AEMO's Engineering Framework takes the next step in planning the NEM of the future

3 min

Australia’s energy sector is undergoing a once-in-a-lifetime transition as renewable energy sources, both large-scale and residential rooftop PV, displace the ageing thermal fleet.

These trends, as highlighted in the Australian Energy Market Operator’s (AEMO) 2020 Integrated System Plan and 2020 Electricity Statement of Opportunities, are challenging conventional power system operating conditions and have implications for the provision of secure and reliable energy supply for consumers.

As part of its role as the power system and market operator and national transmission system planner, AEMO began working with the energy sector in December 2020 on developing an ‘engineering framework’ to together facilitate an orderly transition of the National Electricity Market (NEM).

AEMO Manager of Future Energy Systems, Chris Davies, said that industry participation has demonstrated strong support for the framework concept, culminating in publishing the Engineering Framework March 2021 report.

“Together with industry, we’ll be working to identify possible future operational conditions for the NEM power system, understand current work underway to then collectively act to address the most urgent issues,” Mr Davies said.

“Our March 2021 report is about setting a baseline for the Framework, so we can understand all the moving parts across industry and work out how they fit together, including future priorities for AEMO.

“This is an important opportunity for industry to collaborate on what future NEM operations will look like and how these are best managed, so the power system continually delivers desired outcomes for consumers,” he said.

The March 2021 Engineering Framework highlights operational changes underway, including the accelerated growth in wind and solar over the last few years.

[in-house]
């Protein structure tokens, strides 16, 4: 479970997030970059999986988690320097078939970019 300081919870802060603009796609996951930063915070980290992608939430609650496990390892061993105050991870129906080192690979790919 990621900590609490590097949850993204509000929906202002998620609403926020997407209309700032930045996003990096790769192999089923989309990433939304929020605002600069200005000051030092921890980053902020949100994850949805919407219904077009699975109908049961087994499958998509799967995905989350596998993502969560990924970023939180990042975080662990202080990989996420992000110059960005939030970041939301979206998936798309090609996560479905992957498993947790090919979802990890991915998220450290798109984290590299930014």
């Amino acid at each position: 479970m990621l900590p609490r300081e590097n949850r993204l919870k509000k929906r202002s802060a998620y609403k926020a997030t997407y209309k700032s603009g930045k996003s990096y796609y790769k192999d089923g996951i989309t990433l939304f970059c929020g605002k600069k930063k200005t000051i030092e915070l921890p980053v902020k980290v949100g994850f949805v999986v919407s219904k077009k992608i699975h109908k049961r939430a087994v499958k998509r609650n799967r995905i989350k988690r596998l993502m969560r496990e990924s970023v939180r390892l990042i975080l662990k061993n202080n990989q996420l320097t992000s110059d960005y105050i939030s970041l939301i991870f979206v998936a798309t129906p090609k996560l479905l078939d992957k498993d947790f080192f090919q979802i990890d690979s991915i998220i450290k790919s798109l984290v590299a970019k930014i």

The contribution of wind and solar (including rooftop solar PV), reached 38% of electricity supply at any one point in 2018; this rose to 52% in 2020. Further, minimum synchronous generation at a single point in time decreased from 13.7 gigawatts (GW) in 2018 to 10.8 GW in 2020 across the NEM.

“The NEM is rapidly moving towards operating for hours at a time with a completely different mix of generation sources, which will be unique for any large power system in the world,” Mr Davies said.

“Working together as an industry we can plan our way through these changes to provide a sustainable energy system that delivers affordable, safe and reliable energy for all Australians,” he said.

Engineering Framework focus areas

Ten focus areas have been identified to frame the current work and avenues for engagement in the March 2021 report.

These focus areas are spread across three broad themes: attributes, operability and integration. They will also be used to collaborate on identifying where increased industry focus is needed to bridge the gap between current work and future operational conditions.

How to get involved

AEMO is keen to hear from stakeholders about how they would like to be involved, and have proposed a flexible, staged engagement approach (as outlined below).

The next step will be an open industry discussion in April, with targeted stakeholder discussions through May and June to help identify operational conditions and early priorities.Vi

Visit the AEMO website for more information about the Engineering Framework and engagement opportunities. To sign up to our mailing list, please contact

AEMO is looking to use the Framework to engage with stakeholders on how to best prioritise efforts across industry, so together we can act early to address the most urgent issues.


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